After 6 unsuccessful and draining months on that treatment, we were told we would have to move on to the next tier of treatment: the injectibles. I was game for it, but as anyone who's walked that path can tell you, it takes serious dedication and commitment. More appointments, precise schedules, and tons of follow ups that are worked at the clinic's schedule, not the patent's. We decided we would do it, but would hold off till the summer when I would be off work and have the ability to commit. We went along for the next few months in a holding pattern; however, both of us were silently relieved to have a break from the appointments, the pills (oh-thank-you-Lord-no-more-pills!), and phone calls from the doctor informing me that my levels were acceptable to "engage in physical relations with hopes of conception" (although that was always super romantic").

So you can see why I was amazed as I stared at the test indicating that somehow, beyond all reason, without any help, it had happened. I called my doctor that very morning and he was wary to believe it, reminding me of the low odds and telling me not to get to excited. Not get excited? No way in HELL that was happening. I was elated. They did a blood test and confirmed it. I was pregnant. I thought that my doctor would be too; he had put so much time into orchestrating the event for so long, even if the attempts hadn't worked. Instead he said, "I don't know how this happened. You shouldn't be pregnant."

Thanks, doc. God had other plans.

I was in bliss.

2 weeks later we found out that our single miracle had split into 2 miracles, further dumbfounding my still unbelieving doctor.

And the rest, as they say, is history.

I know so many people who are struggling with infertility now or who have in the past. My heart hurts for them each as they walk this journey. Compared to many of them, we've had it easy. We conceived. Against all odds. Somehow. (By God's amazing grace).

I'm not ashamed to say that we were infertile. That I have PCOS. It doesn't define me, but it's played a part in who I am. Since pregnancy, many of my symptoms have been well managed. And (thankfully), I still haven't become a bearded wonder and am hoping in earnest I never do.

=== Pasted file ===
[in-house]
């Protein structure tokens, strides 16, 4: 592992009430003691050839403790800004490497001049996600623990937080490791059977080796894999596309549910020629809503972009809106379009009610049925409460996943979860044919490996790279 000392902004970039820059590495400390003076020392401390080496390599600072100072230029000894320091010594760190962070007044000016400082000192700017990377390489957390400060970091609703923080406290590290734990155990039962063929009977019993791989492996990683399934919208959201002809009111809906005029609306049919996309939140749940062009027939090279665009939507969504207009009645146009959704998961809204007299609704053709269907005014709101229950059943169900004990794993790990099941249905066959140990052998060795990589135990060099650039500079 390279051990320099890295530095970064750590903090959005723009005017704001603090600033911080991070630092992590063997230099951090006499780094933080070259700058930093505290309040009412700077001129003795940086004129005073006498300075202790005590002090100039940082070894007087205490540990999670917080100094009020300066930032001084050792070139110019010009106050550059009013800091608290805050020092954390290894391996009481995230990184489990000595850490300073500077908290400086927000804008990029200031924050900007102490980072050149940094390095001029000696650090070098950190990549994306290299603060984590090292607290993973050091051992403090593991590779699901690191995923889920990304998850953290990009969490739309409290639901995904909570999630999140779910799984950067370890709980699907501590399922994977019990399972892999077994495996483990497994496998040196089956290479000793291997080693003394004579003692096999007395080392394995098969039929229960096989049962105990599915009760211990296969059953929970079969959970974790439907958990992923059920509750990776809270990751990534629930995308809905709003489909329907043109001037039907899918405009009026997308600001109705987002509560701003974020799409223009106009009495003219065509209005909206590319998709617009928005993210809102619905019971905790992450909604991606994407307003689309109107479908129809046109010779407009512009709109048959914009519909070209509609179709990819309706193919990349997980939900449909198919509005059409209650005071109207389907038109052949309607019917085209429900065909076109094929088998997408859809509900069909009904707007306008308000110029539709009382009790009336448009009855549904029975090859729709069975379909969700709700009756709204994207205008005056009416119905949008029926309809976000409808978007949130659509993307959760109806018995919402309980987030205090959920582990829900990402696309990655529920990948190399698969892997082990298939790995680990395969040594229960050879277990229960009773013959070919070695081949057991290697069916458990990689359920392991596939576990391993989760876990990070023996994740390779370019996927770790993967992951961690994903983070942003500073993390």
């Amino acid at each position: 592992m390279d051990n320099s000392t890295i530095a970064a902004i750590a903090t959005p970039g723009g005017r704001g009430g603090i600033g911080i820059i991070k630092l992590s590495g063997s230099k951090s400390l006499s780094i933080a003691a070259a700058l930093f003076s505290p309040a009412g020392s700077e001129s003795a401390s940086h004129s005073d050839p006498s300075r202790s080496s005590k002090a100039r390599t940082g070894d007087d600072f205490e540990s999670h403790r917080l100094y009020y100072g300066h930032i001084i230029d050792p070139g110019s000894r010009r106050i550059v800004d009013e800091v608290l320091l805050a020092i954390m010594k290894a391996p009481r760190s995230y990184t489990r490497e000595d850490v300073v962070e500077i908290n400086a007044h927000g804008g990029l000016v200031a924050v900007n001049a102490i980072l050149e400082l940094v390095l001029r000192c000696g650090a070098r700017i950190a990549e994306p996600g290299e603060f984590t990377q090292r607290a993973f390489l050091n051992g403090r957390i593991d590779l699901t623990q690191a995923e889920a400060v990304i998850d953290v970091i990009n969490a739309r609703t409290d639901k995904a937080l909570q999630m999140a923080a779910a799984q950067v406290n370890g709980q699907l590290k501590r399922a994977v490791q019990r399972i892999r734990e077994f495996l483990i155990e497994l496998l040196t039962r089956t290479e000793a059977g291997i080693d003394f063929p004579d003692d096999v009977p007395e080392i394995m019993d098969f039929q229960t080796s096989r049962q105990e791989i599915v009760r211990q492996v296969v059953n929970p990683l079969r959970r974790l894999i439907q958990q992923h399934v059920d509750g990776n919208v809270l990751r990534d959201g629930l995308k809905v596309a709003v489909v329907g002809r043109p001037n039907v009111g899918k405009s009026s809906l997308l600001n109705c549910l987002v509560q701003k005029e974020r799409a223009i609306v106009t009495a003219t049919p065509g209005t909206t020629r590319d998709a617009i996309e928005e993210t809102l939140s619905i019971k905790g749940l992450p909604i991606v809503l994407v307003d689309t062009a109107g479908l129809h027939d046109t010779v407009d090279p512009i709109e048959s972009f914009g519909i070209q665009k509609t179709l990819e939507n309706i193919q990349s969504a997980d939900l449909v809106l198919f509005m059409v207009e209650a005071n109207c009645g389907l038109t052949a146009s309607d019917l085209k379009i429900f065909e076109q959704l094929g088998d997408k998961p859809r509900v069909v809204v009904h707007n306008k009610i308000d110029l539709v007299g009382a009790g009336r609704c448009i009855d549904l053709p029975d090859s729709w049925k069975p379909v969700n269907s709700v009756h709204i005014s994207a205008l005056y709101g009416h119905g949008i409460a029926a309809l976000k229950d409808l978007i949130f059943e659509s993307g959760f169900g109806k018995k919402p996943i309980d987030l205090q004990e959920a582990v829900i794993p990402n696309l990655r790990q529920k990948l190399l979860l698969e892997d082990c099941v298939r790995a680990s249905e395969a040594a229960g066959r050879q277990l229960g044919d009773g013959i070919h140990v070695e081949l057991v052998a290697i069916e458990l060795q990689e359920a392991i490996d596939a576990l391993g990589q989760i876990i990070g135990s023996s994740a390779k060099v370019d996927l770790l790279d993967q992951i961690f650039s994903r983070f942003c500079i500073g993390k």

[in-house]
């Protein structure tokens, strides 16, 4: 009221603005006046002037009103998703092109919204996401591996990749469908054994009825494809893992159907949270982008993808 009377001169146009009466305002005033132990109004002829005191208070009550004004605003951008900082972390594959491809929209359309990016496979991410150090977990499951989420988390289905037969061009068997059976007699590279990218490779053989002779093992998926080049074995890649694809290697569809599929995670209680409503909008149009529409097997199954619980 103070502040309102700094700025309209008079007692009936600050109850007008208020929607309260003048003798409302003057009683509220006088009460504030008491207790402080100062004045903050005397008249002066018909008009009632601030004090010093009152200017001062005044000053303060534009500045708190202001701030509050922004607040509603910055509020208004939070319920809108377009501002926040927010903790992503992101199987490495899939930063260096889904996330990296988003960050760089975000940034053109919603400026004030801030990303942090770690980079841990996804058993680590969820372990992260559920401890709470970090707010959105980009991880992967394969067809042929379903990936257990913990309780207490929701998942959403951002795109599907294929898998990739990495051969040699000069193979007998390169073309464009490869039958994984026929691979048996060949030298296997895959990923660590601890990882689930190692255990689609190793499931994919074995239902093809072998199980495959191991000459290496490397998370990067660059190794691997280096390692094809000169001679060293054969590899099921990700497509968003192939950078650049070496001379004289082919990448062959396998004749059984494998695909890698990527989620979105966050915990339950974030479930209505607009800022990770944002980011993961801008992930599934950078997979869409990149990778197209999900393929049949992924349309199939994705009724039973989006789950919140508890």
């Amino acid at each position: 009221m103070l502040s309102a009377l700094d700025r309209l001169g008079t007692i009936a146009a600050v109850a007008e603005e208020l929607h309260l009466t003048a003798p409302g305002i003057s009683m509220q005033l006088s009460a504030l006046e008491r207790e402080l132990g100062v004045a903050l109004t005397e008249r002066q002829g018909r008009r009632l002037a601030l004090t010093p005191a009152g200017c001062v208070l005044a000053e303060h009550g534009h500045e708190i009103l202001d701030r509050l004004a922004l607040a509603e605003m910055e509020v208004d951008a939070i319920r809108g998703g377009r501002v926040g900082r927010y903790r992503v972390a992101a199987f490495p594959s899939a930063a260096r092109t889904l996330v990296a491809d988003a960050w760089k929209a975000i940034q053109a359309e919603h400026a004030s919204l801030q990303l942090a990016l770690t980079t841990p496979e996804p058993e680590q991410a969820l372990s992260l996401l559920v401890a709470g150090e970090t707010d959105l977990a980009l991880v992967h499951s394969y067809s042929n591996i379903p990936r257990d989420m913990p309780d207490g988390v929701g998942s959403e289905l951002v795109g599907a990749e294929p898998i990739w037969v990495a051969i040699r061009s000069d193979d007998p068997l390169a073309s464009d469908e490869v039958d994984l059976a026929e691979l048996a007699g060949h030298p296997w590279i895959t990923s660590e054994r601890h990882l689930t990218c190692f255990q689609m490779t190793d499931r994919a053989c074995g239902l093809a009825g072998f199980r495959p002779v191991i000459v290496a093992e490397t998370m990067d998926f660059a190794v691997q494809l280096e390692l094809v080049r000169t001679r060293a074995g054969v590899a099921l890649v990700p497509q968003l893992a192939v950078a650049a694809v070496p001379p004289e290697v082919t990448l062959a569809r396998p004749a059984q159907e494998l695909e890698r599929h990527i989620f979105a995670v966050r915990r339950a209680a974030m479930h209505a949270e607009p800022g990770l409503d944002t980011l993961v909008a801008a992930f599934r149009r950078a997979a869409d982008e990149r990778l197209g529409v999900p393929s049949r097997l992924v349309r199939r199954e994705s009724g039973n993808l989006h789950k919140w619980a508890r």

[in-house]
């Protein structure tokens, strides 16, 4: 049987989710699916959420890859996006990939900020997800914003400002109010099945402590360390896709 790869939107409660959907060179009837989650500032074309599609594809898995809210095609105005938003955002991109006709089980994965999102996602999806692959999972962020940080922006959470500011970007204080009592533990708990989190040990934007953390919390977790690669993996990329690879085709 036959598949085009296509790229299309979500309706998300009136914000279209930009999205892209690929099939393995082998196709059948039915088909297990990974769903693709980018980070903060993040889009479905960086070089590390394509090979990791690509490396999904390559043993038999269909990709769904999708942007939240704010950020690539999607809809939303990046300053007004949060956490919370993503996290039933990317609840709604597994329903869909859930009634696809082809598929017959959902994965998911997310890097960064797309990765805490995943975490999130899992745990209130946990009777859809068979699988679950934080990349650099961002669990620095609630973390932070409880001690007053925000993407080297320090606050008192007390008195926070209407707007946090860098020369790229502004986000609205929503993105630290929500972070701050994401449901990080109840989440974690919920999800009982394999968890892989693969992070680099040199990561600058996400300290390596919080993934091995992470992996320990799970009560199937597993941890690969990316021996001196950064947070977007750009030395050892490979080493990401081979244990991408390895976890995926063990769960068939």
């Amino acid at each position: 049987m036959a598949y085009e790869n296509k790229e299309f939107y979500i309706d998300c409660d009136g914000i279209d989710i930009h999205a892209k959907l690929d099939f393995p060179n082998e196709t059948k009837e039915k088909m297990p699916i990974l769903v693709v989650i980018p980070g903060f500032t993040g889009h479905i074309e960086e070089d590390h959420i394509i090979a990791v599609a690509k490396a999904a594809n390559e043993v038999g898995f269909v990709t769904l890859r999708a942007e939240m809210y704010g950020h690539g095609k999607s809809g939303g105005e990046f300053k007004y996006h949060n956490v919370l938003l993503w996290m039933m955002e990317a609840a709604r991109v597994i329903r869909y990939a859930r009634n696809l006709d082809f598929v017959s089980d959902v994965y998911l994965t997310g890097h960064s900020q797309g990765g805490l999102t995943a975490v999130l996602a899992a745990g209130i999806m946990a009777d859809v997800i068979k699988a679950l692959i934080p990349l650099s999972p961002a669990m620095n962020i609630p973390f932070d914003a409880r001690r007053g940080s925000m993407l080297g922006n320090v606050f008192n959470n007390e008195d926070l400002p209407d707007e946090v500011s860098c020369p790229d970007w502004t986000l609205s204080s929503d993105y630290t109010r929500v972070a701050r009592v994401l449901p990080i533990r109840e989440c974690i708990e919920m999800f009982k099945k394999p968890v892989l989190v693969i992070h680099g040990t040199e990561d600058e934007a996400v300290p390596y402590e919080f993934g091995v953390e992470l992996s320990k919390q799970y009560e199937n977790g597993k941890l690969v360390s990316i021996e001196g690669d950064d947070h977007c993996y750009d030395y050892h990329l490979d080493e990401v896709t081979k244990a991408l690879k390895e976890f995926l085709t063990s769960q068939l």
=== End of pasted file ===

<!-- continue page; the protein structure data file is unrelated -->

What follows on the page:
Every moment with these two "inconceivables" is filled with joy for me. True heartfelt joy. Because I know the hurt of want, the pain of empty arms, and the true promise of hope.

And I am grateful.

Monday, March 14, 2011

On being "It"

The girls are on the stairwell waiting. Judging by the sounds of their shuffling feet, I'd wager they're starting to get pretty impatient right about now. Willing me to leave; perhaps attempting to use their twin ESP to mentally coax me away.

But I'm not going anywhere, thank you very much.

Approximately 15 minutes ago I decided to take a breather from being "Mom" and to have a seat on the couch. Trusty laptop in hand, I began the mundane and yet relaxing chore of checking email. It just so happens that my perch here in the living room allows for an uncanny ability to hear whatever is being said in the stairwell and hallway above me. Imagine my surprise when, typing away, I overheard the phrase, "No, we'll have to wait till 'It' leaves to do that."

It? What's that? Who's that? Looking around, I caught the fleeting glimpse of two curly heads ducking away. Oh. I see. Apparently I'M the 'It' in that sentence. I'm not sure when I became an 'It', actually. I was 'Mom' before lunch, still 'Mom' at rest time, and then again at snack. I guess I've been demoted.

More interestingly was the continued conversation that ensued between them, as they were blissfully unaware of my super ears (and the helpful acoustics) that allowed me to hear every single word.

"When she leaves, THEN we'll do it."

"See? She's still there. We can't do it now."

"Hey mom?" (Oh, I'm mom again, am I?) "Could you please go make dinner?"

No. I cannot. Thanks for asking.

"Look at her! She didn't go away yet. We STILL can't do it!!"

"Maybe we shouldn't do it?" (Atta Girl!) "We're not supposed to...but.....if she's not looking..." (Ugh. Foiled again.)

Their conversation volleyed back and forth for several minutes, stopping only to check to see if I was still there. Eventually they figured out that I wasn't leaving. And that revelation then lead to the next epiphany that whatever mischief they were plotting would have to be put on hold. And that maybe their time would be better spent doing something else instead.

They are now safely in the family room. Where I can watch them. Openly.


Taco Soup for all!

I'm a fan of Taco Soup. I am. But I've found it difficult to find one that I can really love. What follows is the rather polygamous marriage of several recipes that I've found. It represents my favorite parts of Taco Soup. (My definition of Taco Soup is "A substance which is more like a taco and less like chili").